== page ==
Tuesday, August 18, 2009
Attorneys William Gallion and Shirley Cunningham Jr. were sentenced yesterday to 25 and 20 years, respectively, for defrauding clients out of millions of dollars in connection with a settlement of fen-phen claims. They were ordered, in addition, to pay over $127 million in restitution and to forfeit $30 million to the government. Both were already disbarred. Although lighter than the prosecutors recommended, these sentences mean that Gallion and Cunningham will probably spend most of the remainder of their lives in prison; both men are in their 50s and the federal system does not allow parole. The defendants plan to appeal.
According to this news report from the Louisville Courier-Journal, U.S. District Judge Danny Reeves said that both lawyers were guilty of "unbridled greed" and neither showed "a grain of remorse." Had they taken what they were entitled to, each would have earned millions of dollars in legitimate fees, but Judge Reeves said that it “appears to the court that they just wanted more.” Bloomberg reports that the judge stated that the sentences are intended to deter other lawyers from stealing settlement funds.
The case involved a settlement of over 400 fen-phen plaintiffs who had opted out of the nationwide diet drugs settlement class action reached by Wyeth (formerly American Home Products). After thousands of plaintiffs nationwide opted out of the settlement class action, Wyeth proceeded to negotiate aggregate settlements with plaintiffs' law firms around the country. In Kentucky, a state court had certified a fen-phen class action for litigation but Wyeth negotiated a settlement of the individual clients' claims on condition that the class be decertified. The attorneys -- Gallion, Cunningham, and Melbourne Mills -- had individual retainer agreements with their clients that provided for contingent fees of 30% and 33%. The government charged that the lawyers took far more than they were entitled to. It charged that the lawyers lied to their clients about the settlement allocations, took millions of dollars in court-awarded fees in addition to their contingent fees, and took millions more to set up a foundation called the Kentucky Fund for Healthy Living that would pay them as salaried managers. Mills was initially charged along with Gallion and Cunningham, but he was acquitted in an earlier trial where he successfully contended that he was too drunk to have been guilty of the crime. According to the Bloomberg report, Gallion and Cunningham tried to avoid responsibility by arguing that they didn't understand what they were doing and were following another lawyer's advice: "Lawyers for Gallion and Cunningham argued that they were innocent, inexperienced in handling large awards in class-action suits and made mistakes. They tried to blame Cincinnati lawyer Stan Chesley for many of the men’s decisions."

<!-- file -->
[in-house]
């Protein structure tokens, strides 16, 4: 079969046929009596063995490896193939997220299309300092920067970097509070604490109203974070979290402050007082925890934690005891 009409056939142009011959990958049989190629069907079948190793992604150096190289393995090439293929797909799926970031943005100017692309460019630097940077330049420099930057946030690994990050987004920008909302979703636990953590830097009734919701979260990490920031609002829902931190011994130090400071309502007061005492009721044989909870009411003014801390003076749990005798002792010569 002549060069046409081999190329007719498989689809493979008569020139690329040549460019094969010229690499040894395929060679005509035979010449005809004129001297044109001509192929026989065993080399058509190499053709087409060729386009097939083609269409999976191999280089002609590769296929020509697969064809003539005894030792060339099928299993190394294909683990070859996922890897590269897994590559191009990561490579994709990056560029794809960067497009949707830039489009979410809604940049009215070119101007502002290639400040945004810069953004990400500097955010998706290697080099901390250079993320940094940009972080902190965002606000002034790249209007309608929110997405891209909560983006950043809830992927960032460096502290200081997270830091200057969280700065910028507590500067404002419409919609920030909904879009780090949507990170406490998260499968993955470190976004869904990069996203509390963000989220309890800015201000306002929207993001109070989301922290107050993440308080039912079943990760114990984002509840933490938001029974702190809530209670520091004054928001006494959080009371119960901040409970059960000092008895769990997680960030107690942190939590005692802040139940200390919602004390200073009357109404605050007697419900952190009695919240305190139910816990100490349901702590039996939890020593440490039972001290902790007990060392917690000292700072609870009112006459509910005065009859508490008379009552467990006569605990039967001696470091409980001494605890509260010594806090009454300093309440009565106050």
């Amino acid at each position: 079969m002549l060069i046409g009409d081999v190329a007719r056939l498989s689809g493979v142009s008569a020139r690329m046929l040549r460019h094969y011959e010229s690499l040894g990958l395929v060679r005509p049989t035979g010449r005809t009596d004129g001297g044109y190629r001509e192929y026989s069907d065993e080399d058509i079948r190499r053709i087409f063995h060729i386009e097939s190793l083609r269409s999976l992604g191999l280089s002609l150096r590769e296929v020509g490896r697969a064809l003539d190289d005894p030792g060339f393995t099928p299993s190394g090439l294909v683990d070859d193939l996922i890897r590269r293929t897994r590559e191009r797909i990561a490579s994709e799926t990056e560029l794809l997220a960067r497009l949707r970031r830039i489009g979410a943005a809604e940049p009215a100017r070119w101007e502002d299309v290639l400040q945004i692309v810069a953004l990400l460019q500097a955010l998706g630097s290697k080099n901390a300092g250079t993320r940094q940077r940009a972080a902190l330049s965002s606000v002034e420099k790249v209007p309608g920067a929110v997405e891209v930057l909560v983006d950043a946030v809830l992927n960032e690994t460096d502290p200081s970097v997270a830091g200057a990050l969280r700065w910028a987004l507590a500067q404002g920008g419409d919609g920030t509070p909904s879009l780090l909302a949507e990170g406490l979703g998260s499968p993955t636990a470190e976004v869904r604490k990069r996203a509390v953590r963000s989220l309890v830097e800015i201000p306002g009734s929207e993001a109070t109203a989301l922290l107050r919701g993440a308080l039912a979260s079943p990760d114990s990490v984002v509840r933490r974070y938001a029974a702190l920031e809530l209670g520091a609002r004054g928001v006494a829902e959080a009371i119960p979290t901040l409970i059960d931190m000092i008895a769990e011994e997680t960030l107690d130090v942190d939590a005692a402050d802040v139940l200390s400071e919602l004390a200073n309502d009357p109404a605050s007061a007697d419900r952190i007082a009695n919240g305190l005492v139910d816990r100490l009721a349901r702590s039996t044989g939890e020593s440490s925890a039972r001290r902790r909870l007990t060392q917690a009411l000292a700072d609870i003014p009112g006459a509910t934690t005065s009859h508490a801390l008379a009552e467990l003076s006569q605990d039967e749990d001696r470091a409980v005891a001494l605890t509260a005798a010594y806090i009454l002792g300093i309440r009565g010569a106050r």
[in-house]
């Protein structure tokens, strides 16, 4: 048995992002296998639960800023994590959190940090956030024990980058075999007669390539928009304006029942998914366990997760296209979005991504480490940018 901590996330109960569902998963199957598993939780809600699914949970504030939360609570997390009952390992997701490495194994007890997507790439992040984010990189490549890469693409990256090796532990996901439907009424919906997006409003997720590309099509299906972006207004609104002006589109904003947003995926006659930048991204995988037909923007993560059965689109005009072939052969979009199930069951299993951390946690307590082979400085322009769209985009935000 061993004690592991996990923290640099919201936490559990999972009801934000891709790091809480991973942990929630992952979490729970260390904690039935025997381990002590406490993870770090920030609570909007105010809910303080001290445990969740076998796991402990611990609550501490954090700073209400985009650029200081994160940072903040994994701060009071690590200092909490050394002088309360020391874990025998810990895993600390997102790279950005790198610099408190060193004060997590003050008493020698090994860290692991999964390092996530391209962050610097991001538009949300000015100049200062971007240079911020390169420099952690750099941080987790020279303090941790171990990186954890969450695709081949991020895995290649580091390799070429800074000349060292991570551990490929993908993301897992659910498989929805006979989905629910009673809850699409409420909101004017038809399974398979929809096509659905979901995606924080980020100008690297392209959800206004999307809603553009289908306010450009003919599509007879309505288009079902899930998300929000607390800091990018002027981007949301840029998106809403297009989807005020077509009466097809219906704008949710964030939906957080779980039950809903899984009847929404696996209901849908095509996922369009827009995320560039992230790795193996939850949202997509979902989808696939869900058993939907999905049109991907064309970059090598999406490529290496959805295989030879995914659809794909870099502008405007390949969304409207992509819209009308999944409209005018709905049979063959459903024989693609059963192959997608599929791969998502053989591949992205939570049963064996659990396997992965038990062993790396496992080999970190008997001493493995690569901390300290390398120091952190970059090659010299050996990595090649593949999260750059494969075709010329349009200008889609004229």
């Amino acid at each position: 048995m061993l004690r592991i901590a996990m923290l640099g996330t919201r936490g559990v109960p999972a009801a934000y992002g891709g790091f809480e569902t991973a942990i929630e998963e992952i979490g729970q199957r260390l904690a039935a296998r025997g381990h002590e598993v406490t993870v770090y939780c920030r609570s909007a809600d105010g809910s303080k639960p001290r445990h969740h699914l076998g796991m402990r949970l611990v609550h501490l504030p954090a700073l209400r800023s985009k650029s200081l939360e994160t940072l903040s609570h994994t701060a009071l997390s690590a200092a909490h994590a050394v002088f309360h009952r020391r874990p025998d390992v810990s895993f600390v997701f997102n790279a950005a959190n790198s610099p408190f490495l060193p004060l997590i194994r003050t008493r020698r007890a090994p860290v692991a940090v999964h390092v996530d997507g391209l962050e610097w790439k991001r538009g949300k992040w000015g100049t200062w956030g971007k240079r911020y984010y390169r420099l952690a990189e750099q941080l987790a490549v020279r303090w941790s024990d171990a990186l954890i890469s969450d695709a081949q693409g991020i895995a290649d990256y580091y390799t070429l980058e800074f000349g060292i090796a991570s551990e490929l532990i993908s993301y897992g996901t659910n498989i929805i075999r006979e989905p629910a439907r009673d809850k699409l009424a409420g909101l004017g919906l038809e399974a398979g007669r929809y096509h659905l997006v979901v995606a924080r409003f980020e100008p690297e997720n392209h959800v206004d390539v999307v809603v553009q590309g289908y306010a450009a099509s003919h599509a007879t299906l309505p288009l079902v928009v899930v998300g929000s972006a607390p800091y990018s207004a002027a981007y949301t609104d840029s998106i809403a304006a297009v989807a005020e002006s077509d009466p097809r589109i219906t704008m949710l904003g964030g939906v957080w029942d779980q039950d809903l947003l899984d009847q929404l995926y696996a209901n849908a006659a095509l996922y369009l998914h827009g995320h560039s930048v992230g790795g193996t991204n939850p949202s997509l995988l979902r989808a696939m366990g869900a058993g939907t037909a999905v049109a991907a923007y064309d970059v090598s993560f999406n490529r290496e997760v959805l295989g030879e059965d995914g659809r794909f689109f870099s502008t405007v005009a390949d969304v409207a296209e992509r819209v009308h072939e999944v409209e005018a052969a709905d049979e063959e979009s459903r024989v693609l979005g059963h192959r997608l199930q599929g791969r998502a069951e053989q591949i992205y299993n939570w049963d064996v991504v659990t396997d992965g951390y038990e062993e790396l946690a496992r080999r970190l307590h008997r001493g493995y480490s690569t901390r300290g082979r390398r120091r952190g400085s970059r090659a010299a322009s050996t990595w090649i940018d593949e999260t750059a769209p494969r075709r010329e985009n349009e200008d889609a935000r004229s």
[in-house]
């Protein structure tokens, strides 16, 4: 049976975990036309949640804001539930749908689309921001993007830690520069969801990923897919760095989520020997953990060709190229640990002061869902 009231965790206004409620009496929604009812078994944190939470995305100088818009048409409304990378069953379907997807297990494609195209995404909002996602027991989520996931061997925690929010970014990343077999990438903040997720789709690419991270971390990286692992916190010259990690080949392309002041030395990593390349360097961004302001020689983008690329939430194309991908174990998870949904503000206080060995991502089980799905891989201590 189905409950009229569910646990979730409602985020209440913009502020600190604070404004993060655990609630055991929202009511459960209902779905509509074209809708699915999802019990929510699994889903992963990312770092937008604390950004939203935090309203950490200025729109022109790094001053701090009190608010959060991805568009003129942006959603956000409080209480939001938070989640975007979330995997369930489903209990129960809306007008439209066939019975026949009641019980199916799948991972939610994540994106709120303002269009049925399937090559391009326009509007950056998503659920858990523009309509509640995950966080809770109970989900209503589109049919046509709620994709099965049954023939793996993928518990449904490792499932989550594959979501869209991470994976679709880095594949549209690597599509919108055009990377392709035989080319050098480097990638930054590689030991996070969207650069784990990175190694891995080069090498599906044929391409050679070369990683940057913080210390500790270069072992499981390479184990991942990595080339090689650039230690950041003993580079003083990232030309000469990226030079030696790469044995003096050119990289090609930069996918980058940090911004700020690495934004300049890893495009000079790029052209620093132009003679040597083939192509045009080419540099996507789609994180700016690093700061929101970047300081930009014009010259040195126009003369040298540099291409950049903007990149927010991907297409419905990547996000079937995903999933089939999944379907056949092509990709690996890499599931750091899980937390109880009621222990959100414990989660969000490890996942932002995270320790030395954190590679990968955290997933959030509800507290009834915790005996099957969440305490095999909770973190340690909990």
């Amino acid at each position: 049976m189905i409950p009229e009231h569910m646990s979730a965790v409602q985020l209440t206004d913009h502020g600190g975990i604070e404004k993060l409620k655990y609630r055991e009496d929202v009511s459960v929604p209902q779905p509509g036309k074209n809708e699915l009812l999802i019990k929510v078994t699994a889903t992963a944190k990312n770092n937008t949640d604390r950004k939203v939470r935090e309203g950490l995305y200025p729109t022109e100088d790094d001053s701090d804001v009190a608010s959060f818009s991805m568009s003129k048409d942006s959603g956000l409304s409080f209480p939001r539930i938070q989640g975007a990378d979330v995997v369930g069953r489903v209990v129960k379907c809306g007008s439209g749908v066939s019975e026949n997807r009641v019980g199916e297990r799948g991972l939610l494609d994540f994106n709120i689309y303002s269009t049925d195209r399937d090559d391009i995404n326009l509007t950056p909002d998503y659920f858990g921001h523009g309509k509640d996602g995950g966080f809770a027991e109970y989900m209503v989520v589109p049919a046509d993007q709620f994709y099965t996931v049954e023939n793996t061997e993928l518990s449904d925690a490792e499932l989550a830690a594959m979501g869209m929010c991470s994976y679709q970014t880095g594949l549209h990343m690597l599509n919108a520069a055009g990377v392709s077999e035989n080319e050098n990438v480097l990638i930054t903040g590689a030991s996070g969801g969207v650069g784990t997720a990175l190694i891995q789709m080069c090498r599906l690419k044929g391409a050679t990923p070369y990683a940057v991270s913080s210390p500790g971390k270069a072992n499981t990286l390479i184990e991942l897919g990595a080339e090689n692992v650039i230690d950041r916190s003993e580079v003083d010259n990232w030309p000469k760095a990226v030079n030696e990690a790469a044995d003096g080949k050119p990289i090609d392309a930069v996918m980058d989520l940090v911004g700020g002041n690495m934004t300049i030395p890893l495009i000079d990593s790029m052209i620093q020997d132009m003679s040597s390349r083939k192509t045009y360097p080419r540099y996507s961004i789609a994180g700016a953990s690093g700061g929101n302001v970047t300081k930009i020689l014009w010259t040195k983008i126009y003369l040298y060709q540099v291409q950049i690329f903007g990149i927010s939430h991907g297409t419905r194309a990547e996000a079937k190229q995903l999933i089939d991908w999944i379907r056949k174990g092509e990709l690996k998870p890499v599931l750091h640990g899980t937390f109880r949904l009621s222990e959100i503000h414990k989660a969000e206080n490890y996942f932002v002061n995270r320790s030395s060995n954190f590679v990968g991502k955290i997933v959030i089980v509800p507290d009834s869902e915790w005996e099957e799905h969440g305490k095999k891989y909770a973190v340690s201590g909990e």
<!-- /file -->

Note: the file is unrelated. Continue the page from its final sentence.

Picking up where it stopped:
At the trial, I testified for the government as an expert on questions of civil procedure and legal ethics. The case raised questions about the intersection of class actions and non-class aggregate settlements and about lawyers' duties in connection with class and non-class settlements. The court, after a Daubert hearing, agreed with my analysis of the issues and disqualified the defendant's expert from testifying, finding his proposed testimony unreliable. U.S. v. Gallion, 257 F.R.D. 141 (E.D. Ky. 2009).
In one of many odd twists, the case captured the attention of sports fans because Gallion and Cunningham were part owners of the champion racehorse Curlin.